Crypto in Africa: Domestic crypto market shows great prospects
Despite the myriad of challenges, cryptocurrencies are doing quite well in Africa as crypto-related activities start to become a norm in most countries in the region.
Binance opens new office in Africa
Binance, one of the major cryptocurrency exchanges in the globe, is planning to open an office in Uganda. Binance, through their CEO Changpeng Zhao, announced the news at The Africa Blockchain Conference 2018 held in Kampala last week. According to Zhao, Africa shows great potential to become a leading continent when it comes to cryptocurrency adoption.
Opening Binance offices will help grow the financial economy of Uganda. The move will attract various cryptocurrency related big wigs and investors to the country. Increased crypto activities will create the much-needed job opportunities to bridge the employment gap in the country.
Binance is actively involved in various cryptocurrency-related businesses. They have already formed partnerships with Crypto Savannah, an African blockchain innovation hub, and Msingi, an organization working to build the East African industries of the future. They have also created a partnership with ‘Made in Africa’ initiatives.
According to Binance, the venture into the African market is aimed at supporting the small crypto startups that have been crushed by banks from Europe, the United State,and China. This will provide a platform for other African countries wishing to dive into the cryptocurrency market. Uganda is just the starting point, as Binance plans to expand to all nations across the African continent.
The success of crypto business in Africa
Constant fluctuation of fiat in many countries, unemployment, illiteracy, regulations and political instability are a few of the many forces setting back crypto business.Despite facing these challenges, crypto businesses in the region continue to march forward with unwavering determination.
One thriving business is BitPesa. BitPesa is a cryptocurrency exchange based in Nairobi, Kenya. The exchange has offices in different countries including London, Uganda, Lagos, Luxembourg,and Dakar. It offers employment to more than 60 individuals. The exchange helps customers carry out crypto transaction in the said cities.
Also making outstanding difference in Africa is Bitland. Bitland, a startup in Ghana, uses blockchain technology to enable citizens register land. Mr. Narigamba Mwinsuubo founded Bitland, which is currently based in Kumasi, back in 2016. The company offers land registration services, particularly to the Ghanaian community—investigating issued land titles, conducting land survey, confirming land-title validity, recording property GPS coordination, submitting the collected data to the Bitshare blockchain ledger and issuing a paper certificate to the rightful owner.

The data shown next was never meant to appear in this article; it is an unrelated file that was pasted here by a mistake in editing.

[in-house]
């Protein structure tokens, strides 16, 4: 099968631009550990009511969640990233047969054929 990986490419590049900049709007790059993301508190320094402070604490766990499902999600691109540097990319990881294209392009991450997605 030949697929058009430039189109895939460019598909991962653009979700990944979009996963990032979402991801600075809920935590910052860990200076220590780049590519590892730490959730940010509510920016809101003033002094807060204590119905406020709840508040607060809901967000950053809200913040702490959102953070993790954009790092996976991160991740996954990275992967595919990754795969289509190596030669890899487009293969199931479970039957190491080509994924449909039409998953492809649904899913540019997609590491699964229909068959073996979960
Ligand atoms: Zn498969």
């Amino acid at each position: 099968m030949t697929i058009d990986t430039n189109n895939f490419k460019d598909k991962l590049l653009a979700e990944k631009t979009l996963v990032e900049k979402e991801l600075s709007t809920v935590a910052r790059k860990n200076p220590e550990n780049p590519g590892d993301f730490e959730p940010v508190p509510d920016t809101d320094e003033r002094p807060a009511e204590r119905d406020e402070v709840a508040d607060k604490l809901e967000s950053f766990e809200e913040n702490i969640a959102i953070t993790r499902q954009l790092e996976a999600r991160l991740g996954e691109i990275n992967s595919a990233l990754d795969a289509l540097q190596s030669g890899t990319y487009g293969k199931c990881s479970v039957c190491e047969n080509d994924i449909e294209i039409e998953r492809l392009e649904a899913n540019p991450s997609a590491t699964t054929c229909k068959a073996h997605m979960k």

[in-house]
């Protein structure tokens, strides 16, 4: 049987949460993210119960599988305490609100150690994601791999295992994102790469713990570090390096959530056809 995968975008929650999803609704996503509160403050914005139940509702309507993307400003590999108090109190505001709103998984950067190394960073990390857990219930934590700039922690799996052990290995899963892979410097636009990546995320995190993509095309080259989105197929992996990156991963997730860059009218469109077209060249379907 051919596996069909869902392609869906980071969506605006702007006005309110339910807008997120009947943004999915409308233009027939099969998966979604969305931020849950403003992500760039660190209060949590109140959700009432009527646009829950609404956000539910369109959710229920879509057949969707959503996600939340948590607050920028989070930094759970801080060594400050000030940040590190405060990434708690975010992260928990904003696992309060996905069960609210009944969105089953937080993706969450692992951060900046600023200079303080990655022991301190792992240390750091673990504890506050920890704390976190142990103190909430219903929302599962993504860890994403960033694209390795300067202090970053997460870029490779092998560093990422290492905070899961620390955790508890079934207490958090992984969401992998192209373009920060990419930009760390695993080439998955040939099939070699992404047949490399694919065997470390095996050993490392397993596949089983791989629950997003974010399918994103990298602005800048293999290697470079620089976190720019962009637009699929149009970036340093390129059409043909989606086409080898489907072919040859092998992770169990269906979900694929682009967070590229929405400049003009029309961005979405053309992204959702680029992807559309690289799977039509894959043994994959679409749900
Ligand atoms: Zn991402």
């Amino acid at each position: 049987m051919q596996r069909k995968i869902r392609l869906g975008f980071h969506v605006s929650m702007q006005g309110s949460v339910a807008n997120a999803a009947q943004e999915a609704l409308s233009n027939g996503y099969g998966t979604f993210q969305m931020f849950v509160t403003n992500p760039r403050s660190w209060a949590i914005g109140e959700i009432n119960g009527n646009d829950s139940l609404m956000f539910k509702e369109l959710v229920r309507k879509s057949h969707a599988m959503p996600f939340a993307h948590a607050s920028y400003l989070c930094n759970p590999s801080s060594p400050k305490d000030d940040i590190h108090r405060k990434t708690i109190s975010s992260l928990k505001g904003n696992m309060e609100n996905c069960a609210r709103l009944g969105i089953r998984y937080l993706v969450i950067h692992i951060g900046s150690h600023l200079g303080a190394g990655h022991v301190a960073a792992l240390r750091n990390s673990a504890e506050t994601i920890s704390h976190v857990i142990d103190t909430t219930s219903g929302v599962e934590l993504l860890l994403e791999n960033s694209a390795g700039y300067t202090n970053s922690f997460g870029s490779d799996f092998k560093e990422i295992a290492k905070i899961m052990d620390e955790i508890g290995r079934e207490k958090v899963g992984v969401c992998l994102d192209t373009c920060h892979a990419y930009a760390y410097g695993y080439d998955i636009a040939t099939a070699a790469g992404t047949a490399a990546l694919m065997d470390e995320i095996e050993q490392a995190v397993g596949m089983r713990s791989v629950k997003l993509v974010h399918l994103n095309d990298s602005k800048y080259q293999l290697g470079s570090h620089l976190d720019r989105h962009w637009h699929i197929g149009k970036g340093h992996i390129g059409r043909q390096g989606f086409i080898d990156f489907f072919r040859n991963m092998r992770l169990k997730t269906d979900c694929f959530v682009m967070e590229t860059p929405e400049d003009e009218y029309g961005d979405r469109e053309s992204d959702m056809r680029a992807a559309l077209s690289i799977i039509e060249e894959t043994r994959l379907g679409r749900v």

Bitland has helped resolve land disputes among the communities in Ghana. The startup looks to extend their technology to other African countries in the next five years.
African countries with their national-based cryptocurrencies
Cryptocurrencies have largely been accepted all over the globe. Different countries are looking to create their own cryptocurrencies. Japan, Dubai, Switzerland, Kyrgyzstan, Russia,and Sweden are still in the development process of creating a national cryptocurrency. Others like Venezuela have taken the leap into the dream with its government-backed cryptocurrency, the Petro.
African countries also share in this dream. Compared to other continents, Africa has fewer countries interested in creating their own cryptocurrency, but this hasn’t stopped their governments from working towards the actualization of their crypto dreams.
The Tunisian government, in particular, has made great milestones in the cryptocurrency world. Tunisia used blockchain technology to create a digital version of their currency in 2015, which they named eDinar. The digital coin is being used to pay bills and make money transfers.
Another African country with a national based cryptocurrency is Senegal. The Senegalese nation created its digital currency in 2016. To create the digital token, the government of Senegal worked together with local banks, Banque Regionale de Marches and eCurrency Mint Limited, to create the CFA Franc. The blockchain that powers eCFA is pegged to the fiat currency value and is stored in emoney wallets.
Note: Tokens on the Bitcoin Core (SegWit) chain are referenced as SegWitCoin BTC coins. Altcoins, which value privacy, anonymity, and distance from government intervention, are referenced as dark coins.
Bitcoin Satoshi Vision (BSV) is today the only Bitcoin project that follows the original Satoshi Nakamoto whitepaper, and that follows the original Satoshi protocol and design. BSV is the only public blockchain that maintains the original vision for Bitcoin and will massively scale to become the world’s new money and enterprise blockchain.